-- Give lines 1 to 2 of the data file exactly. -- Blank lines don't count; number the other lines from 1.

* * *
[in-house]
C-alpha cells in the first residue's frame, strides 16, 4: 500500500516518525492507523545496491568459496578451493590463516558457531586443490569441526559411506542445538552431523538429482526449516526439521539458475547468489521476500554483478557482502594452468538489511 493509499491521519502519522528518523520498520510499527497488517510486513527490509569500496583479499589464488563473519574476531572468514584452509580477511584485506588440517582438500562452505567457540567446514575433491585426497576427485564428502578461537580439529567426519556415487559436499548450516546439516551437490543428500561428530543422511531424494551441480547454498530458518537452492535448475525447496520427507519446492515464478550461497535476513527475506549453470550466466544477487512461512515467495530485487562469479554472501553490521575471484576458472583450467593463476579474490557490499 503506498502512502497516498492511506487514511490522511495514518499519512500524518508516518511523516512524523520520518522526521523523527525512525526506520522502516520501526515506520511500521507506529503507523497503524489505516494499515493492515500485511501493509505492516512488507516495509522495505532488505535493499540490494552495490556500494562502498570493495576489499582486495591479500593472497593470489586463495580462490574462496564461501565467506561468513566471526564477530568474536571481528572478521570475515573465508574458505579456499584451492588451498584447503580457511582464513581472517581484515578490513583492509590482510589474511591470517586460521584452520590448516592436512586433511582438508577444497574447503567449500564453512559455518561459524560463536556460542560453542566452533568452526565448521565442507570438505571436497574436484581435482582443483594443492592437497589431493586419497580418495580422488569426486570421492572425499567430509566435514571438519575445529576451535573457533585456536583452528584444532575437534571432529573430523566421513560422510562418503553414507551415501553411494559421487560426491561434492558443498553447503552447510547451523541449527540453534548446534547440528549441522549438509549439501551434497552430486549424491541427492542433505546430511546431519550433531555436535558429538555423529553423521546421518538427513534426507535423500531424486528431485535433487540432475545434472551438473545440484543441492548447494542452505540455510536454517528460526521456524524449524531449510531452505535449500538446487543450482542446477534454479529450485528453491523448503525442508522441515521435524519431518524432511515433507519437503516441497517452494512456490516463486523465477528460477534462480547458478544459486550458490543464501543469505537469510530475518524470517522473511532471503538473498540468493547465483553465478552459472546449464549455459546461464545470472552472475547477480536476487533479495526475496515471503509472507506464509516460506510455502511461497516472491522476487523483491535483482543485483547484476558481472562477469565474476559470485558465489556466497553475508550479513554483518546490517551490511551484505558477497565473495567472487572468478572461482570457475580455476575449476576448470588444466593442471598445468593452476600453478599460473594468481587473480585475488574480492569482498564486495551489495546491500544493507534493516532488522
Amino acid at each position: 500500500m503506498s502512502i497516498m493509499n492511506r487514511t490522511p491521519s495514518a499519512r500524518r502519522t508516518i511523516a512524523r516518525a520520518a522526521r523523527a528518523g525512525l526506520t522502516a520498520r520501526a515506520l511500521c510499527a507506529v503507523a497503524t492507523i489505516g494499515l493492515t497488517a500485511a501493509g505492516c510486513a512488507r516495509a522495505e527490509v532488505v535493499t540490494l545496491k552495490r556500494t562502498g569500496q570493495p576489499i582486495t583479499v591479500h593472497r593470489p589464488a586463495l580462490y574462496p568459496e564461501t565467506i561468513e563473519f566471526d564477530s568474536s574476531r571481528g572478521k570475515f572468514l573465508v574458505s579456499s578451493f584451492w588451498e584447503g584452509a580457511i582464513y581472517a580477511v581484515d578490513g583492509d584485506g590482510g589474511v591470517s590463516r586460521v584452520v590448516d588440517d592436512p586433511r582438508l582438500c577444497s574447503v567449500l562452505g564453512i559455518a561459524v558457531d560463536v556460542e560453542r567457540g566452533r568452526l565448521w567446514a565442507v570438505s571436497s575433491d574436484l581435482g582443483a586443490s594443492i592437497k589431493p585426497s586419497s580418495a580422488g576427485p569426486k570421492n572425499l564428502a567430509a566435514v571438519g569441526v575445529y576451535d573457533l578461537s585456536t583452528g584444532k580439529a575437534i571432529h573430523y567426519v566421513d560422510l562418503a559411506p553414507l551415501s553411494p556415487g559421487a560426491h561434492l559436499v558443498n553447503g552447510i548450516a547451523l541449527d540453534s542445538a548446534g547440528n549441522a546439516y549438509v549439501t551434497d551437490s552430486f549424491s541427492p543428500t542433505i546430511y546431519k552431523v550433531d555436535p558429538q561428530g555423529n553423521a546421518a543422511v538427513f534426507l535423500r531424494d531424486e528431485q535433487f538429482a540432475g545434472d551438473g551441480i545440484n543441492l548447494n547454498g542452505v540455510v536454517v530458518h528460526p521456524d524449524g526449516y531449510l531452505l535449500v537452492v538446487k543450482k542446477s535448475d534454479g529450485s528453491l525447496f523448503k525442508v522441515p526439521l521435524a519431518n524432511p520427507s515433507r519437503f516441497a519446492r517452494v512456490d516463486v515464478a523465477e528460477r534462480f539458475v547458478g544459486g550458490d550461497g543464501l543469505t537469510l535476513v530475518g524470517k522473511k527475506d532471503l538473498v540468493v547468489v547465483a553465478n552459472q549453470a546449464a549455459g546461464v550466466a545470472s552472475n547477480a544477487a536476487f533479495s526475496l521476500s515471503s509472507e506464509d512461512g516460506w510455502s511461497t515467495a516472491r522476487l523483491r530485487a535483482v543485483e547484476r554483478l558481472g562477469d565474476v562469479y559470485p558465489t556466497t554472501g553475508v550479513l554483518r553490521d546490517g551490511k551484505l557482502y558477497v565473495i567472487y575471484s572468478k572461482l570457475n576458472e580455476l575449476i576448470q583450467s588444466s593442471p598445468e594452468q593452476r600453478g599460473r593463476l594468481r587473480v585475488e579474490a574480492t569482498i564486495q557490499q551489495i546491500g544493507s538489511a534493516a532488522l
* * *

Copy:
[in-house]
C-alpha cells in the first residue's frame, strides 16, 4: 500500500516518525492507523545496491568459496578451493590463516558457531586443490569441526559411506542445538552431523538429482526449516526439521539458475547468489521476500554483478557482502594452468538489511 493509499491521519502519522528518523520498520510499527497488517510486513527490509569500496583479499589464488563473519574476531572468514584452509580477511584485506588440517582438500562452505567457540567446514575433491585426497576427485564428502578461537580439529567426519556415487559436499548450516546439516551437490543428500561428530543422511531424494551441480547454498530458518537452492535448475525447496520427507519446492515464478550461497535476513527475506549453470550466466544477487512461512515467495530485487562469479554472501553490521575471484576458472583450467593463476579474490557490499 503506498502512502497516498492511506487514511490522511495514518499519512500524518508516518511523516512524523520520518522526521523523527525512525526506520522502516520501526515506520511500521507506529503507523497503524489505516494499515493492515500485511501493509505492516512488507516495509522495505532488505535493499540490494552495490556500494562502498570493495576489499582486495591479500593472497593470489586463495580462490574462496564461501565467506561468513566471526564477530568474536571481528572478521570475515573465508574458505579456499584451492588451498584447503580457511582464513581472517581484515578490513583492509590482510589474511591470517586460521584452520590448516592436512586433511582438508577444497574447503567449500564453512559455518561459524560463536556460542560453542566452533568452526565448521565442507570438505571436497574436484581435482582443483594443492592437497589431493586419497580418495580422488569426486570421492572425499567430509566435514571438519575445529576451535573457533585456536583452528584444532575437534571432529573430523566421513560422510562418503553414507551415501553411494559421487560426491561434492558443498553447503552447510547451523541449527540453534548446534547440528549441522549438509549439501551434497552430486549424491541427492542433505546430511546431519550433531555436535558429538555423529553423521546421518538427513534426507535423500531424486528431485535433487540432475545434472551438473545440484543441492548447494542452505540455510536454517528460526521456524524449524531449510531452505535449500538446487543450482542446477534454479529450485528453491523448503525442508522441515521435524519431518524432511515433507519437503516441497517452494512456490516463486523465477528460477534462480547458478544459486550458490543464501543469505537469510530475518524470517522473511532471503538473498540468493547465483553465478552459472546449464549455459546461464545470472552472475547477480536476487533479495526475496515471503509472507506464509516460506510455502511461497516472491522476487523483491535483482543485483547484476558481472562477469565474476559470485558465489556466497553475508550479513554483518546490517551490511551484505558477497565473495567472487572468478572461482570457475580455476575449476576448470588444466593442471598445468593452476600453478599460473594468481587473480585475488574480492569482498564486495551489495546491500544493507534493516532488522